Maverick Sabre on masculinity and catharsis - The Mind Map
By Natalie Lorimer

Maverick Sabre on masculinity and catharsis

There’s a lot of pressure on young men before we even delve into the actual problems that are going on internally.

Published 14/08/2019

Sabre – born Michael Stafford in Hackney, London, lays his feelings bare with the audiences he draws.

Celebrated for his deeply personal songwriting, Sabre sheds a harsh light on the systemic failures propping up violence, bigotry, and austerity across society.

These narratives are often plucked from Sabre’s surroundings.

His emotional response to the everyday drives the songwriting process.

Moments where I’m inspired by something or taken aback by something or angered by something.

My inspiration comes from that place, he says – it comes kind of instantly.

The song referencing Grenfell was written the week after it happened, and the songs about domestic violence and the treatment of women in society, came after a friend’s personal experience.

 ‘Glory,’ reflects on the struggle to keep head above water in the face of hardship.

The seven minute short film features young men openly discussing their battles with mental health and toxic masculinity.

“It was just simply interacting with young men and speaking about emotions, 

Speaking about way they feel trapped in and locked in an image of what they really need to be.

These truths intimately articulate the challenges that young men can experience.

Isolation and disinterest can feel all too common within communities,

There’s nothing that can help me other than somebody talking to me, one man shares.

But generally people don’t want to talk, and they don’t want to hear about problems.

Though Sabre says he feels lucky to have grown up with music and encouraging parents, themes within his video still ring true to his personal experiences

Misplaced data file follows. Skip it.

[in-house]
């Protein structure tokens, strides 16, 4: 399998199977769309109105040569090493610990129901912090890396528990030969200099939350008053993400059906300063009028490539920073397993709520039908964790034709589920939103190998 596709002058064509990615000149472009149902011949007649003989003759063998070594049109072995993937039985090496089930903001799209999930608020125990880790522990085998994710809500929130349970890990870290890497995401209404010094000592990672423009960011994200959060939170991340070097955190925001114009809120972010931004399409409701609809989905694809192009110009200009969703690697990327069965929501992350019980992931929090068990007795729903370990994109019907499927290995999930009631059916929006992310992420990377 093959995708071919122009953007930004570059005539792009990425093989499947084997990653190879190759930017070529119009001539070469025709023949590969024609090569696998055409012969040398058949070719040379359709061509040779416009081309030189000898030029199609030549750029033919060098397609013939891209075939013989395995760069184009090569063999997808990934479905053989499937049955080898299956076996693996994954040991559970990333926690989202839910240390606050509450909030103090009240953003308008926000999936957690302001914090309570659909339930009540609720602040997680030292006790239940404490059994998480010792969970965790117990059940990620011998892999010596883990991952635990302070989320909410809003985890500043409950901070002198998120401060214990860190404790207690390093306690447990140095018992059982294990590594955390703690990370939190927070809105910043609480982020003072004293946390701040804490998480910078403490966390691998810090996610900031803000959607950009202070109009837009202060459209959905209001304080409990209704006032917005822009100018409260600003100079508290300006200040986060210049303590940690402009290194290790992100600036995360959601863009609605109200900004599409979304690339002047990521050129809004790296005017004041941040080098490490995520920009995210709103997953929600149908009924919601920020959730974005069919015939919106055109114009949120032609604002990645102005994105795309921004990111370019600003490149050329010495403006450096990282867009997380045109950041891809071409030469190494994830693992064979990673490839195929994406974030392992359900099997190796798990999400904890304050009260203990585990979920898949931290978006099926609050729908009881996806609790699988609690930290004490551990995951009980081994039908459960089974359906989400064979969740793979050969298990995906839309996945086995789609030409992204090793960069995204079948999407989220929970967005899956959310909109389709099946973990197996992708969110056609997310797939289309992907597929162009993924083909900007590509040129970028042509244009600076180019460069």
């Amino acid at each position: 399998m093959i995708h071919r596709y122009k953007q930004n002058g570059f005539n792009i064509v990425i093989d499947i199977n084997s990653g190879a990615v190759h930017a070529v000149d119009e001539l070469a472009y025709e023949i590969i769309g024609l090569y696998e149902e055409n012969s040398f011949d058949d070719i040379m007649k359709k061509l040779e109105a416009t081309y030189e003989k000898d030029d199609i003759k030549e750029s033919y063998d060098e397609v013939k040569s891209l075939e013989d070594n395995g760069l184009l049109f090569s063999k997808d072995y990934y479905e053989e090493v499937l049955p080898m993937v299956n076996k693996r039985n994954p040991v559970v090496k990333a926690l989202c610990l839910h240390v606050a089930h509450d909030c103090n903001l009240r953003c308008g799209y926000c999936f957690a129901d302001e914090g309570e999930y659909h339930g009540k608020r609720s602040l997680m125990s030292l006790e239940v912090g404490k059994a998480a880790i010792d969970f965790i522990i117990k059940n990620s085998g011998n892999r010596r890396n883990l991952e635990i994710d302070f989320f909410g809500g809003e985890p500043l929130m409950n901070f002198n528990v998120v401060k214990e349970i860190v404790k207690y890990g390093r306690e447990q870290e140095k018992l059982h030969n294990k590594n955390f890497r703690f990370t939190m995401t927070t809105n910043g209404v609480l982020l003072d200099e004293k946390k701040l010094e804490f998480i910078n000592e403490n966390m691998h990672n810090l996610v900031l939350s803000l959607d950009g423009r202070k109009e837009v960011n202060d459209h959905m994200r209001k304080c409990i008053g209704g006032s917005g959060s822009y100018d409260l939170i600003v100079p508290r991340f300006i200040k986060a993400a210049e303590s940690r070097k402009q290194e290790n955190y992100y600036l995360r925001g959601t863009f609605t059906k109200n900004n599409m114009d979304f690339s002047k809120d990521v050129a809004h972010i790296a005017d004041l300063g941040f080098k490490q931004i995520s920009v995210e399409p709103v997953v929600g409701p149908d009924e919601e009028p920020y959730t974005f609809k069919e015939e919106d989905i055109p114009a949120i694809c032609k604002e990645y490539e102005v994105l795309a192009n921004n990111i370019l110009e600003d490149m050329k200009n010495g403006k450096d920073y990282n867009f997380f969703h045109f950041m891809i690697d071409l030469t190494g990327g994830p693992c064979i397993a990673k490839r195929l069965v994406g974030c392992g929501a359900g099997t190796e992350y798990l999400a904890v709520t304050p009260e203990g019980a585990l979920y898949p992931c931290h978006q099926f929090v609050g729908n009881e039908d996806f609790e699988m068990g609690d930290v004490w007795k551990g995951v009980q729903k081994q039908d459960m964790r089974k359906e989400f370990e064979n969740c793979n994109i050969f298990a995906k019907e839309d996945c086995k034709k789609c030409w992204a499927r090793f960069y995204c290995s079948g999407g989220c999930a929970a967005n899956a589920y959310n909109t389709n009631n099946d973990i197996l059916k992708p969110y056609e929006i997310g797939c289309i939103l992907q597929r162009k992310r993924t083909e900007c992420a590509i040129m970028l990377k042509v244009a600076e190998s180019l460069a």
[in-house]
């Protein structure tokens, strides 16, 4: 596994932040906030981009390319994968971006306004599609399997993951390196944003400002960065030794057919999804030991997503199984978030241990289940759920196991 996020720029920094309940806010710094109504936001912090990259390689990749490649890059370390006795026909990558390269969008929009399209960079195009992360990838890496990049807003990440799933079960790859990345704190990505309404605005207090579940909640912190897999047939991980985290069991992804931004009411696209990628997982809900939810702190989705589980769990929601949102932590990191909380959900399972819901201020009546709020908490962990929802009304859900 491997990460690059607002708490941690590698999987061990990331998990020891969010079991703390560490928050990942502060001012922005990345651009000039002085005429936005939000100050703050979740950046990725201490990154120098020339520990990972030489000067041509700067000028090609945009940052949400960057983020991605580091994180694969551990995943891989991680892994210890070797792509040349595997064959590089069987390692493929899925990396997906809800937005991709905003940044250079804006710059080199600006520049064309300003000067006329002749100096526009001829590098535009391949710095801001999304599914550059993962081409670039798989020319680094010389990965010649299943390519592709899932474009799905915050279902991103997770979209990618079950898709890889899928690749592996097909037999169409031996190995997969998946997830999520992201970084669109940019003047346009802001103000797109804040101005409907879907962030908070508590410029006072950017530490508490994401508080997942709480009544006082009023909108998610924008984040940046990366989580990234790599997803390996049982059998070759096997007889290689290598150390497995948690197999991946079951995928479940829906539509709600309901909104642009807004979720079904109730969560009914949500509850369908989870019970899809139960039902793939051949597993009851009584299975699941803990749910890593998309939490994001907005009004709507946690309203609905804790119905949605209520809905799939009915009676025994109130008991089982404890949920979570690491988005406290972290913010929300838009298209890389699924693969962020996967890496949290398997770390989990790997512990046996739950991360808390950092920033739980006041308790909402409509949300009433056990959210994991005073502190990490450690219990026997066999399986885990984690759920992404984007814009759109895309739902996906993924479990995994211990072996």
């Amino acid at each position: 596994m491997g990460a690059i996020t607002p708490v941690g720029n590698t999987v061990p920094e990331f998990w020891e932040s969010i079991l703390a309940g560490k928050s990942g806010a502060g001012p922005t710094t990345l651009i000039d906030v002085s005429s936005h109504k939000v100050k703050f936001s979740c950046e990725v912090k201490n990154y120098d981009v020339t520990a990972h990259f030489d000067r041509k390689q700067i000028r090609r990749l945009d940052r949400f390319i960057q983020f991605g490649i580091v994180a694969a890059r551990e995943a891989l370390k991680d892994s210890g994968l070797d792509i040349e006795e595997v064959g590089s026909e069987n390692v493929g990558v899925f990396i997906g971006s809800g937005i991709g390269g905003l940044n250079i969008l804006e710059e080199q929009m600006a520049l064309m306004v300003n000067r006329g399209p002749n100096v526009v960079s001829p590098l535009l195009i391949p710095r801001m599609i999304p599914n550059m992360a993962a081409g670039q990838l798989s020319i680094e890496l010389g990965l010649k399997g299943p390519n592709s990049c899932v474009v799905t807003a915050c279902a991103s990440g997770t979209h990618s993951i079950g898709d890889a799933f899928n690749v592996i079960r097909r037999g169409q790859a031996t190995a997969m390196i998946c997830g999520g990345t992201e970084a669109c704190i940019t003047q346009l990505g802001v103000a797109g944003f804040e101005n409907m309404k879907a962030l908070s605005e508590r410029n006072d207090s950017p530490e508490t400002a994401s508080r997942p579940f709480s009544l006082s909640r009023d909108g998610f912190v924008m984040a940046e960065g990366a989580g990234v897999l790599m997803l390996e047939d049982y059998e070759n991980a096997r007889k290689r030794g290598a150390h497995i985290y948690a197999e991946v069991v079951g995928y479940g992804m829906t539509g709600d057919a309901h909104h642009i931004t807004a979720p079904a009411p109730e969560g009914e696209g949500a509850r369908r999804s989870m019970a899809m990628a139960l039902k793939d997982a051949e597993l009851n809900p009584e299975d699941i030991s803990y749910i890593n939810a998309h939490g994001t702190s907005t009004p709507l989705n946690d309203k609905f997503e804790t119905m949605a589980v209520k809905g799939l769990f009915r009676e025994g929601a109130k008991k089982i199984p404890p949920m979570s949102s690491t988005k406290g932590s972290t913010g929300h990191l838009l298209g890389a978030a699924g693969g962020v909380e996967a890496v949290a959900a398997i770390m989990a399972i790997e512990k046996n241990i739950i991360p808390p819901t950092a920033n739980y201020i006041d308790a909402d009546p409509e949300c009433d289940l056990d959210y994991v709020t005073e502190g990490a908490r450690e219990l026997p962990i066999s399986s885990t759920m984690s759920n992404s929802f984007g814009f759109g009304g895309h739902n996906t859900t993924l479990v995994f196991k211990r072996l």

Young men are still branded with, “you can’t be unhappy” or “you can’t shed a tear,” he contemplates.

They are told don’t burden people with your problems because you’re the man of the family.

or the man of the friend group, or the man around your girlfriend, or whatever it may be.

 There’s already pressures on young men to not express themselves in the free way that we all should

Does Sabre think that other artists are being encouraged to take that step and speak about mental health alongside their creativity, or are we seeing another hot topic that could fizzle out?

I’d hate for anyone to jump on things because they’re hot topics,” he explains. “I think that’s inevitable sometimes with these topics that are of the time – you’ll get people who jump on it to be like, “Yeah, I support it” but really, within their actions and their music, they don’t.

“Then at the same time, we’re only now starting to put some time and effort into spreading awareness.

It should be as promoted as much as getting a six pack.

If we spent as much time as with these work out videos, diet campaigns, and put some time into that.

Where’s the mental health version of Jamie Oliver going into schools and teaching our young kids about that?

And what advice does Sabre have for those going through a tough time, maybe experiencing feelings like those shared by the young men of North Dublin that made such an impression on him?

There are so many battles that we’ve got going on internally that to batter ourselves with thoughts like, “Oh, I shouldn’t feel this” is just an added struggle to the whole thing,” he answers after a moment.

I would say keep expressing yourself, and take your time.